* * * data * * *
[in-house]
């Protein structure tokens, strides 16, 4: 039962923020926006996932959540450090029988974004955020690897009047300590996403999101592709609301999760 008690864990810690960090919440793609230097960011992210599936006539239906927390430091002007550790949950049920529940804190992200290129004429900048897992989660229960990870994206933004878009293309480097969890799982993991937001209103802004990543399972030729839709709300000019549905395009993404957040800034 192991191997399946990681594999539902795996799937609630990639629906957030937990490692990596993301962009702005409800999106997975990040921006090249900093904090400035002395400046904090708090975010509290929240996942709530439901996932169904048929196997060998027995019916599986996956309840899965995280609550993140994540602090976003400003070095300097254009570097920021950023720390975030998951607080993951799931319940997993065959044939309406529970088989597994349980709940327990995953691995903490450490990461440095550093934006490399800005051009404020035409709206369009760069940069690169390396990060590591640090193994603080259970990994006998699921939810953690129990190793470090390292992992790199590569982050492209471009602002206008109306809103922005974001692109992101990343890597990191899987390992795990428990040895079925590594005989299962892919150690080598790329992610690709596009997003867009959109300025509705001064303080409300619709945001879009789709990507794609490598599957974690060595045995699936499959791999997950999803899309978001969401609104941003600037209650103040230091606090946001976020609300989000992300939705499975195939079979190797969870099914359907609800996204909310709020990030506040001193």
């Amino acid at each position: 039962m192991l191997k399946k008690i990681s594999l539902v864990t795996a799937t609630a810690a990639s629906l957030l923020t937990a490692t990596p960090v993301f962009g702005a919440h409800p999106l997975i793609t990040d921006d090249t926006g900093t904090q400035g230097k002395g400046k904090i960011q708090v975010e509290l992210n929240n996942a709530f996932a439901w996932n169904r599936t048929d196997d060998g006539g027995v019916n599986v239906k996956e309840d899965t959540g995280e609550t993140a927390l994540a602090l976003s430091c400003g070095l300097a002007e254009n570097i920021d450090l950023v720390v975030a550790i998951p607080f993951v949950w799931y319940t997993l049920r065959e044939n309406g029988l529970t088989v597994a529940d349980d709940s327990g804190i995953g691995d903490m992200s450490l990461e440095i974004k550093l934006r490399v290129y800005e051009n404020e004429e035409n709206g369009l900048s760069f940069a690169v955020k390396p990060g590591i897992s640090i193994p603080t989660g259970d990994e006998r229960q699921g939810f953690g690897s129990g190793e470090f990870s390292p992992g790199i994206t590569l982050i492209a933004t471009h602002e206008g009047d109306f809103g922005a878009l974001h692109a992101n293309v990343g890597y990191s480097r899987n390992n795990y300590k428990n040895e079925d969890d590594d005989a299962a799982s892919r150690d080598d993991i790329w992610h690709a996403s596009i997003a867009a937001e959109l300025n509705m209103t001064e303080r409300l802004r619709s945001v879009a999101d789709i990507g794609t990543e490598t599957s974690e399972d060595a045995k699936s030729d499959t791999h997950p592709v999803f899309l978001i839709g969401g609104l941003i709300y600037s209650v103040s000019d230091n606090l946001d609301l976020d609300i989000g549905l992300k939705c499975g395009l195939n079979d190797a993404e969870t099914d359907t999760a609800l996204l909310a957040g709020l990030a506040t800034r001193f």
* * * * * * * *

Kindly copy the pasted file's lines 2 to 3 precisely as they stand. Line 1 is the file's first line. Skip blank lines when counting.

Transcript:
């Protein structure tokens, strides 16, 4: 039962923020926006996932959540450090029988974004955020690897009047300590996403999101592709609301999760 008690864990810690960090919440793609230097960011992210599936006539239906927390430091002007550790949950049920529940804190992200290129004429900048897992989660229960990870994206933004878009293309480097969890799982993991937001209103802004990543399972030729839709709300000019549905395009993404957040800034 192991191997399946990681594999539902795996799937609630990639629906957030937990490692990596993301962009702005409800999106997975990040921006090249900093904090400035002395400046904090708090975010509290929240996942709530439901996932169904048929196997060998027995019916599986996956309840899965995280609550993140994540602090976003400003070095300097254009570097920021950023720390975030998951607080993951799931319940997993065959044939309406529970088989597994349980709940327990995953691995903490450490990461440095550093934006490399800005051009404020035409709206369009760069940069690169390396990060590591640090193994603080259970990994006998699921939810953690129990190793470090390292992992790199590569982050492209471009602002206008109306809103922005974001692109992101990343890597990191899987390992795990428990040895079925590594005989299962892919150690080598790329992610690709596009997003867009959109300025509705001064303080409300619709945001879009789709990507794609490598599957974690060595045995699936499959791999997950999803899309978001969401609104941003600037209650103040230091606090946001976020609300989000992300939705499975195939079979190797969870099914359907609800996204909310709020990030506040001193």
């Amino acid at each position: 039962m192991l191997k399946k008690i990681s594999l539902v864990t795996a799937t609630a810690a990639s629906l957030l923020t937990a490692t990596p960090v993301f962009g702005a919440h409800p999106l997975i793609t990040d921006d090249t926006g900093t904090q400035g230097k002395g400046k904090i960011q708090v975010e509290l992210n929240n996942a709530f996932a439901w996932n169904r599936t048929d196997d060998g006539g027995v019916n599986v239906k996956e309840d899965t959540g995280e609550t993140a927390l994540a602090l976003s430091c400003g070095l300097a002007e254009n570097i920021d450090l950023v720390v975030a550790i998951p607080f993951v949950w799931y319940t997993l049920r065959e044939n309406g029988l529970t088989v597994a529940d349980d709940s327990g804190i995953g691995d903490m992200s450490l990461e440095i974004k550093l934006r490399v290129y800005e051009n404020e004429e035409n709206g369009l900048s760069f940069a690169v955020k390396p990060g590591i897992s640090i193994p603080t989660g259970d990994e006998r229960q699921g939810f953690g690897s129990g190793e470090f990870s390292p992992g790199i994206t590569l982050i492209a933004t471009h602002e206008g009047d109306f809103g922005a878009l974001h692109a992101n293309v990343g890597y990191s480097r899987n390992n795990y300590k428990n040895e079925d969890d590594d005989a299962a799982s892919r150690d080598d993991i790329w992610h690709a996403s596009i997003a867009a937001e959109l300025n509705m209103t001064e303080r409300l802004r619709s945001v879009a999101d789709i990507g794609t990543e490598t599957s974690e399972d060595a045995k699936s030729d499959t791999h997950p592709v999803f899309l978001i839709g969401g609104l941003i709300y600037s209650v103040s000019d230091n606090l946001d609301l976020d609300i989000g549905l992300k939705c499975g395009l195939n079979d190797a993404e969870t099914d359907t999760a609800l996204l909310a957040g709020l990030a506040t800034r001193f």